Ebola response in 'high-gear' as UN official warns 'things will get worse before they improve'
The UN World Food Programme (WFP) announced on Wednesday that its logistical support to the global Ebola response is in “high gear” – with the latest supply en route from Italy to Liberia.
The flight, carrying 58 metric tons of supplies including water tanks, washing units and generators, is one in a series of dispatches this week containing protective gear, emergency health kits, relief items and other equipment for use throughout the affected region.
“The world is mobilizing and we need to reach the smallest villages in the most remote locations. Indications are that things will only get worse before they improve. How much worse depends on us all,” said Denise Brown, WFP’s Regional Director for West Africa.
In addition to supply flights, the WFP is delivering 7,000 metric tons of rice by ship scheduled to reach Sierra Leone by the end of the week, before heading to Liberia’s capital of Monrovia. There, WFP is also running a logistics hub with plans to set up 12 more in remote areas in affected countries.
An additional 100 WFP staff – engineers, operations support officers and telecommunications specialists – have been mobilized across the region to support more than 360 WFP colleagues already on the ground.
Also on the ground, the first-ever UN emergency health mission, the UN Mission for Ebola Emergency Response (UNMEER), is working to respond to immediate needs related to the fight against Ebola while supporting the operations of its partners in the Organization’s wider response, including WFP and the UN World Health Organization (WHO).
UNMEER chief, Anthony Banbury, on Wednesday welcomed the arrival of a German aircraft which will be delivering needed supplies and material to countries in western Africa affected by the Ebola virus.
"This flight is a welcome reflection of the international community's support for the efforts to stop Ebola and help those affected by it – this support is vital if we are to stop the virus," Banbury said. "I hope that we will see more of this in the coming days and weeks."
The C160 aircraft, from the German air force, arrived at Kotoka International Airport in the Ghanaian capital of Accra on Wednesday, where it was loaded with UN humanitarian supplies and equipment.
These include materials to construct warehouses that will be used in the logistics supply chain for future aid delivery in Sierra Leone and five tonnes of high-energy biscuits for delivery to people affected by the crisis in Guinea.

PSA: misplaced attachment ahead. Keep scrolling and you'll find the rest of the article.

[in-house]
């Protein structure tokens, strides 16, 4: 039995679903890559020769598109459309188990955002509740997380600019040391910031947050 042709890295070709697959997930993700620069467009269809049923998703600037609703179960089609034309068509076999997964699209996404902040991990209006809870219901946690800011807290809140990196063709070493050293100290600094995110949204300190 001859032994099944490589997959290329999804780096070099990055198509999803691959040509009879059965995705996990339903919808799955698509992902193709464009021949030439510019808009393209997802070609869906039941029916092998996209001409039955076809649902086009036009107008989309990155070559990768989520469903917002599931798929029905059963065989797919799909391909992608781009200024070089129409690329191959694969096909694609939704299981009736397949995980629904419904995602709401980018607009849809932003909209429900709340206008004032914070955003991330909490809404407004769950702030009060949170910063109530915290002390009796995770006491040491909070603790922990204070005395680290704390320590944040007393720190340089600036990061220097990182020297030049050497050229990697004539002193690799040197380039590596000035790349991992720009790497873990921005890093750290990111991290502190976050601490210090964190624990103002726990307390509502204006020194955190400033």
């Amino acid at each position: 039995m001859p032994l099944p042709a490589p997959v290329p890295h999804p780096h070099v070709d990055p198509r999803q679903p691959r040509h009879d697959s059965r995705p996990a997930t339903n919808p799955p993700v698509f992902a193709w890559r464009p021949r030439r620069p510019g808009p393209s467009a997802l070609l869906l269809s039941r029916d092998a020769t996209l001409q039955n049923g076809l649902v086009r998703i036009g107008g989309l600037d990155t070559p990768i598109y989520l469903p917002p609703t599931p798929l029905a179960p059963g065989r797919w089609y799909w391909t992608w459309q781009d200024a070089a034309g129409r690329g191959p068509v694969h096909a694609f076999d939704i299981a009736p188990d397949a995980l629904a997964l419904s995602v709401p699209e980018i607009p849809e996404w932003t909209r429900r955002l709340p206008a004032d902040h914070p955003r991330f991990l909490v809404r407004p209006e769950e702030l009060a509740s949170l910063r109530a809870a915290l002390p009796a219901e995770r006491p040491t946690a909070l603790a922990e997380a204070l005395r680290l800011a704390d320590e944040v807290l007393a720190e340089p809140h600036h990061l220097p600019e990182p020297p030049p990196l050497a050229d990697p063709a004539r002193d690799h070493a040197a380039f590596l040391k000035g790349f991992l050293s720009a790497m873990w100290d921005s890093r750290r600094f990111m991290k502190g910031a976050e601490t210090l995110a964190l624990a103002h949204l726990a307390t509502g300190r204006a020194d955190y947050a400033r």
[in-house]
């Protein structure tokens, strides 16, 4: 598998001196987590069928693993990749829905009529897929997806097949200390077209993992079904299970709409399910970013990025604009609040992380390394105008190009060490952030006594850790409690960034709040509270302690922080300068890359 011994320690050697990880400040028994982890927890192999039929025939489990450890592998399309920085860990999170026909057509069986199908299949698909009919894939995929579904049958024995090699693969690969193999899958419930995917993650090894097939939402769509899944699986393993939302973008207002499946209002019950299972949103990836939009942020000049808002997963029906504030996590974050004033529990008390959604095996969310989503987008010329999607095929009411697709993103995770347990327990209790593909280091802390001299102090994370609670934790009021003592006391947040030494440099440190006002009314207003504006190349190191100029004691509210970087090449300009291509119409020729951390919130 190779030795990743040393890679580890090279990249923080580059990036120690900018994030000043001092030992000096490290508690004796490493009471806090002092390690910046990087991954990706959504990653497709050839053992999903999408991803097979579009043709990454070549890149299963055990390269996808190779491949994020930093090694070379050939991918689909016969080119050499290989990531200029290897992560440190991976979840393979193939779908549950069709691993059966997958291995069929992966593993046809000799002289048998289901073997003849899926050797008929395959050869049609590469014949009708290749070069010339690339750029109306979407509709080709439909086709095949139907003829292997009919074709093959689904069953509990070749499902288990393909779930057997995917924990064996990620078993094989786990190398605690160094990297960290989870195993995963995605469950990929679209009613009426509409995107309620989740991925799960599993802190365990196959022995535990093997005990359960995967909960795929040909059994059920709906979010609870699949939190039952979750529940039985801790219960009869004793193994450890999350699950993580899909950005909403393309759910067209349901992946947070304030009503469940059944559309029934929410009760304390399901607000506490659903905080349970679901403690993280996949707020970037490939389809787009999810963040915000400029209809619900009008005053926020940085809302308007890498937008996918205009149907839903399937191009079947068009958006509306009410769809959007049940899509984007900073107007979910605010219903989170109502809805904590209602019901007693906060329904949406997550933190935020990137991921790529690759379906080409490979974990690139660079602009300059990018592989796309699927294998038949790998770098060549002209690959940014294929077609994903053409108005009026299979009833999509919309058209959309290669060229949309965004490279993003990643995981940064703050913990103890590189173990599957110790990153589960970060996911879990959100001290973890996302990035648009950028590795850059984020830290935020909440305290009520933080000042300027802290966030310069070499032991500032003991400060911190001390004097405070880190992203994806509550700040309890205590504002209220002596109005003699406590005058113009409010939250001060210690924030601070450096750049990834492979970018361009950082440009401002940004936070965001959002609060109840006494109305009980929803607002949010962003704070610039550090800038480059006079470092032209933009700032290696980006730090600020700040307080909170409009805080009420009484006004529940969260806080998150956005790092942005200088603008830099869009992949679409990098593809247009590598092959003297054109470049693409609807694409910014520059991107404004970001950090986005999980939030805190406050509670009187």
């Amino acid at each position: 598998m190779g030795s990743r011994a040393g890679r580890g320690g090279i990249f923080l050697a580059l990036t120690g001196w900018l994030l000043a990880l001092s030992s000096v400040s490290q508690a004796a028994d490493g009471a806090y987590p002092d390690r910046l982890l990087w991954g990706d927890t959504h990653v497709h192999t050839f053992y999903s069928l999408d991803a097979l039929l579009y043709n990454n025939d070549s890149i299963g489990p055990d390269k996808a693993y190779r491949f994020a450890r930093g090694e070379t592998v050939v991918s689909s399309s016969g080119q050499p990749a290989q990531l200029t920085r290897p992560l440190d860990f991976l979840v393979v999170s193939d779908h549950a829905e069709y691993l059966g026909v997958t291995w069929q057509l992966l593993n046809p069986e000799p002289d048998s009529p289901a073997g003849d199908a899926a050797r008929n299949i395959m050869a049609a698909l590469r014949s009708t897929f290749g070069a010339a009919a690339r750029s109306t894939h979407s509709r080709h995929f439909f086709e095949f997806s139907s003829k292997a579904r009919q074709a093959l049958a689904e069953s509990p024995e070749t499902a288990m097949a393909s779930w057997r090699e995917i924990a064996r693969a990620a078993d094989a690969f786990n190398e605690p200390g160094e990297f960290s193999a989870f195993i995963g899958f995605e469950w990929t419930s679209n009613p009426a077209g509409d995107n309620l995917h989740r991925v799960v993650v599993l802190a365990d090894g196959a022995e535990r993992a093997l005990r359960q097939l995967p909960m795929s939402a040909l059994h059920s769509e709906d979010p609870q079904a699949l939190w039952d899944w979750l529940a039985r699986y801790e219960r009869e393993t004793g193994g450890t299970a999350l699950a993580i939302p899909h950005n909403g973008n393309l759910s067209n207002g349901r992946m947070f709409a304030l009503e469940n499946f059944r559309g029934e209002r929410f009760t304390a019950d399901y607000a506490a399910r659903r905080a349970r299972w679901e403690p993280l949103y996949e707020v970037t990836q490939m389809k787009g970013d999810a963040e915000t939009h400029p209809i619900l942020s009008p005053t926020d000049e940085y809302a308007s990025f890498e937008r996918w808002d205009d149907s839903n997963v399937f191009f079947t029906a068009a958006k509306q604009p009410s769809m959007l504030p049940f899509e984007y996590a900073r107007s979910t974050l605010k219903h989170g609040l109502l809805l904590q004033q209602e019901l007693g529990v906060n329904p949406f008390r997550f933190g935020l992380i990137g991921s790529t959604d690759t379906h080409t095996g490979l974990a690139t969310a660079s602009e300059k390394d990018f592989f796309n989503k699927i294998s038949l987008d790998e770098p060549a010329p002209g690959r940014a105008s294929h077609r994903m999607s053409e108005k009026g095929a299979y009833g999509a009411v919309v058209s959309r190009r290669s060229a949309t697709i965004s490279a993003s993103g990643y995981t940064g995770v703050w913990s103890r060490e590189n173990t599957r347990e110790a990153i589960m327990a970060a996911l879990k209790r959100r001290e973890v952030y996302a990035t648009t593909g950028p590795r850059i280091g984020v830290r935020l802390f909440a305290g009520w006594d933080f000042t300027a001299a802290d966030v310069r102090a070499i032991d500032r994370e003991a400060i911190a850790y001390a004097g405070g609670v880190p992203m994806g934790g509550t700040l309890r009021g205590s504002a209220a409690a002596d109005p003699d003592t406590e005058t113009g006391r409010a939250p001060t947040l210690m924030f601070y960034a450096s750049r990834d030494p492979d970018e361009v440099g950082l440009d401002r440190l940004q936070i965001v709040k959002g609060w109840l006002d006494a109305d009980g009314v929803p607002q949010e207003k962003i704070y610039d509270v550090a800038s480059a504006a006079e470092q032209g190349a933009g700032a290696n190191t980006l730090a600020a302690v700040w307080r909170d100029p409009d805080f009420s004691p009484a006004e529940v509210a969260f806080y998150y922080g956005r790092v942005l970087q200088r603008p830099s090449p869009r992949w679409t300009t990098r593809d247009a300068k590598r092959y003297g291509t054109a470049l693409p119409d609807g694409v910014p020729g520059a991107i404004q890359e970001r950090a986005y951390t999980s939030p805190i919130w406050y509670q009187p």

UNMEER liaison officers led the project that will use the UN humanitarian air corridor set up to help rapidly deploy aid to the field. The aircraft will make its first flight to Sierra Leone on Thursday and then return to Accra before flying to Guinea.
The ongoing UN effort to scale up the response and alert the international community to the breadth of the crisis was also bolstered on Wednesday by the Security Council, which issued a Presidential Statement recognizing the strenuous efforts made by West African Member States, especially Guinea, Liberia and Sierra Leone, to lead the ground-level response, as well as to address the wider political, security, socioeconomic and humanitarian impacts of the Ebola outbreak on community’s.
The members of the Council also affirmed the importance of preparedness by all Member States to detect, prevent, respond to, isolate and mitigate suspected cases of Ebola within and across borders. They also recalled the International Health Regulations (2005), which aim to improve the capacity of all countries to detect, assess, notify and respond to public health threats.
Meanwhile, later this week 35 Ebola survivors will meet in Kenema, one of the epicentres of the Ebola outbreak in Sierra Leone, to share their stories on overcoming the scourge and discuss how best to deal with the psychological aftermath, UNICEF announced on Wednesday.
The conference, the first in a series of similar meetings planned over the next six months, hopes to involved people who have survived Ebola and are now immune to it, involved in the regional response.
Survivors will also have a chance to meet mental health experts to discuss the many hardships that arise after they recover from Ebola, including being stigmatised and shunned by their own communities.
“A key challenge that parents, care workers and many of us working on the Ebola response are facing is how to care for children who have been affected or infected with Ebola without putting their care givers at risk,” said Roeland Monasch, UNICEF Representative in Sierra Leone.
“One creative way to address this gap is to work with Ebola survivors who can provide these children with the love, care and attention they so badly need,” he added.
People who have survived Ebola often face high levels of stigma, shame and discrimination from their own communities. UNICEF says children are particularly vulnerable, especially when they or their parents have to be isolated for treatment.
About 96 per cent of the 1,400 households surveyed in a recent UNICEF study reported some discriminatory attitude toward people with suspected or confirmed Ebola. About 76 per cent said they would not welcome an Ebola survivor back into their community.